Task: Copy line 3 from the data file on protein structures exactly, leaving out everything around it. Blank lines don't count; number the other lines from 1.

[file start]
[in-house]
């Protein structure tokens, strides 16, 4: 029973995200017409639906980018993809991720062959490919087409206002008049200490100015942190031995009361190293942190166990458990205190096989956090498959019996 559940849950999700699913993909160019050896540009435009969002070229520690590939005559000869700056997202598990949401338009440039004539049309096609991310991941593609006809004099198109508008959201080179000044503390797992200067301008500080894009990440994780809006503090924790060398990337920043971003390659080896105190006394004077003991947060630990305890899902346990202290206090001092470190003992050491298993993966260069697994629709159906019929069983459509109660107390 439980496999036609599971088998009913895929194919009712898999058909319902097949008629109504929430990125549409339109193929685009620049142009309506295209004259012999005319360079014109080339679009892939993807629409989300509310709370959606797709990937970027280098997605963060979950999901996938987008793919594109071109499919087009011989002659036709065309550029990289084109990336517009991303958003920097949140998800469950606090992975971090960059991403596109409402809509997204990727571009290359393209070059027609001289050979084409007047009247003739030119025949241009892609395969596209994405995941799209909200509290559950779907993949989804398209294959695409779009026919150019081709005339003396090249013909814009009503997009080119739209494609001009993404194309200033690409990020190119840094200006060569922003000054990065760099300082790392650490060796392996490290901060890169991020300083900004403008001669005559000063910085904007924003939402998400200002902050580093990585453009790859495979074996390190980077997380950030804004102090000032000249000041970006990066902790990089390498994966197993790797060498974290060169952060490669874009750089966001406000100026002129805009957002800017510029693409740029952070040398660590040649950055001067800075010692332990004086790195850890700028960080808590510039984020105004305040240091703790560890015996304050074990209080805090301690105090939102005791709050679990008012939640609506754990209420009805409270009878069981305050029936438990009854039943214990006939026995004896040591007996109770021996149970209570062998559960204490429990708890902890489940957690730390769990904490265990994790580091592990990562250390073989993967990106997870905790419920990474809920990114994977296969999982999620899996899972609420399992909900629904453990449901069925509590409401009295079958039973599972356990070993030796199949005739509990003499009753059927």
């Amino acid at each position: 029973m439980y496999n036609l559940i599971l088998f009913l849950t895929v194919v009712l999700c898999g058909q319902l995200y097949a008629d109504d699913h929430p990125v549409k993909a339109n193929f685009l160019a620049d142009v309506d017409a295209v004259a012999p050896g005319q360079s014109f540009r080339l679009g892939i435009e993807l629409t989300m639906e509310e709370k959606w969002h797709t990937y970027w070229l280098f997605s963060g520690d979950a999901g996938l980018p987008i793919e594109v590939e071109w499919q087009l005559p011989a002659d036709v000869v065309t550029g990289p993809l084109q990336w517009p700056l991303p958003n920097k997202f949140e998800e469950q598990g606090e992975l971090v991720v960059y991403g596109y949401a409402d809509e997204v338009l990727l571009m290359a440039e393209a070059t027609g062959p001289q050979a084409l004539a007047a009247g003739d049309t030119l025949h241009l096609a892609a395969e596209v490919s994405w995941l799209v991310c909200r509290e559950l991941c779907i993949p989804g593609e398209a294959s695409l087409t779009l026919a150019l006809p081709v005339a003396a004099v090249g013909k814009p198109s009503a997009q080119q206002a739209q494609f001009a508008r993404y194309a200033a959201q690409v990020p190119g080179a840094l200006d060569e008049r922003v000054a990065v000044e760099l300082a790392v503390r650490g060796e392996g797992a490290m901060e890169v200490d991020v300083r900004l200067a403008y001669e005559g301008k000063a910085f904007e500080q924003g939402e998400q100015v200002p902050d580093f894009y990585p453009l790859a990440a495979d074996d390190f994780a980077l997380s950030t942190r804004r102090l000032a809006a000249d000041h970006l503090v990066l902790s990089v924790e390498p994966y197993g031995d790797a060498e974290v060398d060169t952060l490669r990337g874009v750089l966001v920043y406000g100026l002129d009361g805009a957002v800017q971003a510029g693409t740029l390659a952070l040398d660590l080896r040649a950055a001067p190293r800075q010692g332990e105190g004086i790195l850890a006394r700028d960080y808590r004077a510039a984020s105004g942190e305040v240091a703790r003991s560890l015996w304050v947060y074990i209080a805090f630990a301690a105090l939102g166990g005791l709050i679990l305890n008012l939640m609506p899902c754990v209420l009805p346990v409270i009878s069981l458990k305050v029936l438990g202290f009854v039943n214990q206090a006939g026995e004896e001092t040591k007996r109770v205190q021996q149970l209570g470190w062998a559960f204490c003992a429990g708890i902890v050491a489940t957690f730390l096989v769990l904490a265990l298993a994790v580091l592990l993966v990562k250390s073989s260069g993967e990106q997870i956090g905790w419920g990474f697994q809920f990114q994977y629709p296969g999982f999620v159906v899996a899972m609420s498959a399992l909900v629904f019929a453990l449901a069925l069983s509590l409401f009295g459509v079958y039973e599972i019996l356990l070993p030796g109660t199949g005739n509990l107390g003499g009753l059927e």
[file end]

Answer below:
């Amino acid at each position: 029973m439980y496999n036609l559940i599971l088998f009913l849950t895929v194919v009712l999700c898999g058909q319902l995200y097949a008629d109504d699913h929430p990125v549409k993909a339109n193929f685009l160019a620049d142009v309506d017409a295209v004259a012999p050896g005319q360079s014109f540009r080339l679009g892939i435009e993807l629409t989300m639906e509310e709370k959606w969002h797709t990937y970027w070229l280098f997605s963060g520690d979950a999901g996938l980018p987008i793919e594109v590939e071109w499919q087009l005559p011989a002659d036709v000869v065309t550029g990289p993809l084109q990336w517009p700056l991303p958003n920097k997202f949140e998800e469950q598990g606090e992975l971090v991720v960059y991403g596109y949401a409402d809509e997204v338009l990727l571009m290359a440039e393209a070059t027609g062959p001289q050979a084409l004539a007047a009247g003739d049309t030119l025949h241009l096609a892609a395969e596209v490919s994405w995941l799209v991310c909200r509290e559950l991941c779907i993949p989804g593609e398209a294959s695409l087409t779009l026919a150019l006809p081709v005339a003396a004099v090249g013909k814009p198109s009503a997009q080119q206002a739209q494609f001009a508008r993404y194309a200033a959201q690409v990020p190119g080179a840094l200006d060569e008049r922003v000054a990065v000044e760099l300082a790392v503390r650490g060796e392996g797992a490290m901060e890169v200490d991020v300083r900004l200067a403008y001669e005559g301008k000063a910085f904007e500080q924003g939402e998400q100015v200002p902050d580093f894009y990585p453009l790859a990440a495979d074996d390190f994780a980077l997380s950030t942190r804004r102090l000032a809006a000249d000041h970006l503090v990066l902790s990089v924790e390498p994966y197993g031995d790797a060498e974290v060398d060169t952060l490669r990337g874009v750089l966001v920043y406000g100026l002129d009361g805009a957002v800017q971003a510029g693409t740029l390659a952070l040398d660590l080896r040649a950055a001067p190293r800075q010692g332990e105190g004086i790195l850890a006394r700028d960080y808590r004077a510039a984020s105004g942190e305040v240091a703790r003991s560890l015996w304050v947060y074990i209080a805090f630990a301690a105090l939102g166990g005791l709050i679990l305890n008012l939640m609506p899902c754990v209420l009805p346990v409270i009878s069981l458990k305050v029936l438990g202290f009854v039943n214990q206090a006939g026995e004896e001092t040591k007996r109770v205190q021996q149970l209570g470190w062998a559960f204490c003992a429990g708890i902890v050491a489940t957690f730390l096989v769990l904490a265990l298993a994790v580091l592990l993966v990562k250390s073989s260069g993967e990106q997870i956090g905790w419920g990474f697994q809920f990114q994977y629709p296969g999982f999620v159906v899996a899972m609420s498959a399992l909900v629904f019929a453990l449901a069925l069983s509590l409401f009295g459509v079958y039973e599972i019996l356990l070993p030796g109660t199949g005739n509990l107390g003499g009753l059927e």